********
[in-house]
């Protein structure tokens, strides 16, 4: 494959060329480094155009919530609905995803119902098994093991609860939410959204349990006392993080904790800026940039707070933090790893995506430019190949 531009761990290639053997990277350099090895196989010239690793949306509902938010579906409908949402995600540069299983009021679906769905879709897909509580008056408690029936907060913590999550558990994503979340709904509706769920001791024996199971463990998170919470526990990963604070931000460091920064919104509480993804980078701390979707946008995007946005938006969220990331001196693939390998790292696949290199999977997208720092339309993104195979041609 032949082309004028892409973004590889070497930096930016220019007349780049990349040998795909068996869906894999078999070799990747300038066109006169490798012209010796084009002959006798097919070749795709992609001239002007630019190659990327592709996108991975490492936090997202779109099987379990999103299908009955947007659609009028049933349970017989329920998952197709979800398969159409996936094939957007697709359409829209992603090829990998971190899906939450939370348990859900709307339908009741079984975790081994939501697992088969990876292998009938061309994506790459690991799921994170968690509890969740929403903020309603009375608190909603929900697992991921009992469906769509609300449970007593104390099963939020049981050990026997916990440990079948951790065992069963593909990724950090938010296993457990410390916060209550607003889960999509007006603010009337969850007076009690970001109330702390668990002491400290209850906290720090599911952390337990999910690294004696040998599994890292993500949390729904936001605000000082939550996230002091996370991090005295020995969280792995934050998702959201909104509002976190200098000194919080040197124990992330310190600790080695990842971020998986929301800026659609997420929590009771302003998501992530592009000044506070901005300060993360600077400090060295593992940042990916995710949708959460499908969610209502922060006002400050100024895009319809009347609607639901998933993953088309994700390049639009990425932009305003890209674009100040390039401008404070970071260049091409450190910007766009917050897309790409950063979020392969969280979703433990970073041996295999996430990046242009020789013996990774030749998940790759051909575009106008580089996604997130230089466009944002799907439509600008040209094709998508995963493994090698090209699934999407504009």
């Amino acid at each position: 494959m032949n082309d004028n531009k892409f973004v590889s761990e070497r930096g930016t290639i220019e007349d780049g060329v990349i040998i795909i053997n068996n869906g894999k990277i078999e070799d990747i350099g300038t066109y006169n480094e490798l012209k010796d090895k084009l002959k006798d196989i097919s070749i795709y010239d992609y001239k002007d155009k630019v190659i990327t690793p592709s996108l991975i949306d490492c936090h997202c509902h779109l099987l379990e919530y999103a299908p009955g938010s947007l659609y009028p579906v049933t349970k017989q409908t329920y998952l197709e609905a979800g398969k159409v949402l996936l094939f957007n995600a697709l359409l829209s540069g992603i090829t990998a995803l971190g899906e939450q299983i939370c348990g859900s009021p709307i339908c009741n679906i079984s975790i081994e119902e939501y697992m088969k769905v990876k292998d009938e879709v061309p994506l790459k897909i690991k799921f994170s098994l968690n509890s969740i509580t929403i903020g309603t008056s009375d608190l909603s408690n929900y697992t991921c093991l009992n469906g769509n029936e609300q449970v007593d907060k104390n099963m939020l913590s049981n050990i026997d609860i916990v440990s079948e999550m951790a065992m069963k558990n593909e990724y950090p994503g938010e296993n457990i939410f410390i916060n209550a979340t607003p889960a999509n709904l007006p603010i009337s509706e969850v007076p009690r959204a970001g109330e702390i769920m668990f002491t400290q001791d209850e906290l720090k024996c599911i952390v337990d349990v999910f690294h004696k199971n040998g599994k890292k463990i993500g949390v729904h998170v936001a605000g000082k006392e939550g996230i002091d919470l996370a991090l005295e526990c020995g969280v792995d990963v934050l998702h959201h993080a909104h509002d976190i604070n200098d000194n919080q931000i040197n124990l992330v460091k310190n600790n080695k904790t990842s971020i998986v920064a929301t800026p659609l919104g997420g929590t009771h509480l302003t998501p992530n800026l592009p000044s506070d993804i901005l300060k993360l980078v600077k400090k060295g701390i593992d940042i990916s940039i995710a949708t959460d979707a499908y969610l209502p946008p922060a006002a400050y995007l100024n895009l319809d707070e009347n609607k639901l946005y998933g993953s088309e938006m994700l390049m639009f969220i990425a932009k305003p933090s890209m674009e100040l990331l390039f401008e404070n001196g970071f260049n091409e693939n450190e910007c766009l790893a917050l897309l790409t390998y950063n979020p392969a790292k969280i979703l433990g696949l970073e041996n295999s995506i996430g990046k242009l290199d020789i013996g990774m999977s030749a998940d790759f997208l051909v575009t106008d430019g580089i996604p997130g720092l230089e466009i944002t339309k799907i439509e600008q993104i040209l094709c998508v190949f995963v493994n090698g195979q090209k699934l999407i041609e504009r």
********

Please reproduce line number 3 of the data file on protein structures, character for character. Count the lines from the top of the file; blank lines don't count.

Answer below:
């Amino acid at each position: 494959m032949n082309d004028n531009k892409f973004v590889s761990e070497r930096g930016t290639i220019e007349d780049g060329v990349i040998i795909i053997n068996n869906g894999k990277i078999e070799d990747i350099g300038t066109y006169n480094e490798l012209k010796d090895k084009l002959k006798d196989i097919s070749i795709y010239d992609y001239k002007d155009k630019v190659i990327t690793p592709s996108l991975i949306d490492c936090h997202c509902h779109l099987l379990e919530y999103a299908p009955g938010s947007l659609y009028p579906v049933t349970k017989q409908t329920y998952l197709e609905a979800g398969k159409v949402l996936l094939f957007n995600a697709l359409l829209s540069g992603i090829t990998a995803l971190g899906e939450q299983i939370c348990g859900s009021p709307i339908c009741n679906i079984s975790i081994e119902e939501y697992m088969k769905v990876k292998d009938e879709v061309p994506l790459k897909i690991k799921f994170s098994l968690n509890s969740i509580t929403i903020g309603t008056s009375d608190l909603s408690n929900y697992t991921c093991l009992n469906g769509n029936e609300q449970v007593d907060k104390n099963m939020l913590s049981n050990i026997d609860i916990v440990s079948e999550m951790a065992m069963k558990n593909e990724y950090p994503g938010e296993n457990i939410f410390i916060n209550a979340t607003p889960a999509n709904l007006p603010i009337s509706e969850v007076p009690r959204a970001g109330e702390i769920m668990f002491t400290q001791d209850e906290l720090k024996c599911i952390v337990d349990v999910f690294h004696k199971n040998g599994k890292k463990i993500g949390v729904h998170v936001a605000g000082k006392e939550g996230i002091d919470l996370a991090l005295e526990c020995g969280v792995d990963v934050l998702h959201h993080a909104h509002d976190i604070n200098d000194n919080q931000i040197n124990l992330v460091k310190n600790n080695k904790t990842s971020i998986v920064a929301t800026p659609l919104g997420g929590t009771h509480l302003t998501p992530n800026l592009p000044s506070d993804i901005l300060k993360l980078v600077k400090k060295g701390i593992d940042i990916s940039i995710a949708t959460d979707a499908y969610l209502p946008p922060a006002a400050y995007l100024n895009l319809d707070e009347n609607k639901l946005y998933g993953s088309e938006m994700l390049m639009f969220i990425a932009k305003p933090s890209m674009e100040l990331l390039f401008e404070n001196g970071f260049n091409e693939n450190e910007c766009l790893a917050l897309l790409t390998y950063n979020p392969a790292k969280i979703l433990g696949l970073e041996n295999s995506i996430g990046k242009l290199d020789i013996g990774m999977s030749a998940d790759f997208l051909v575009t106008d430019g580089i996604p997130g720092l230089e466009i944002t339309k799907i439509e600008q993104i040209l094709c998508v190949f995963v493994n090698g195979q090209k699934l999407i041609e504009r």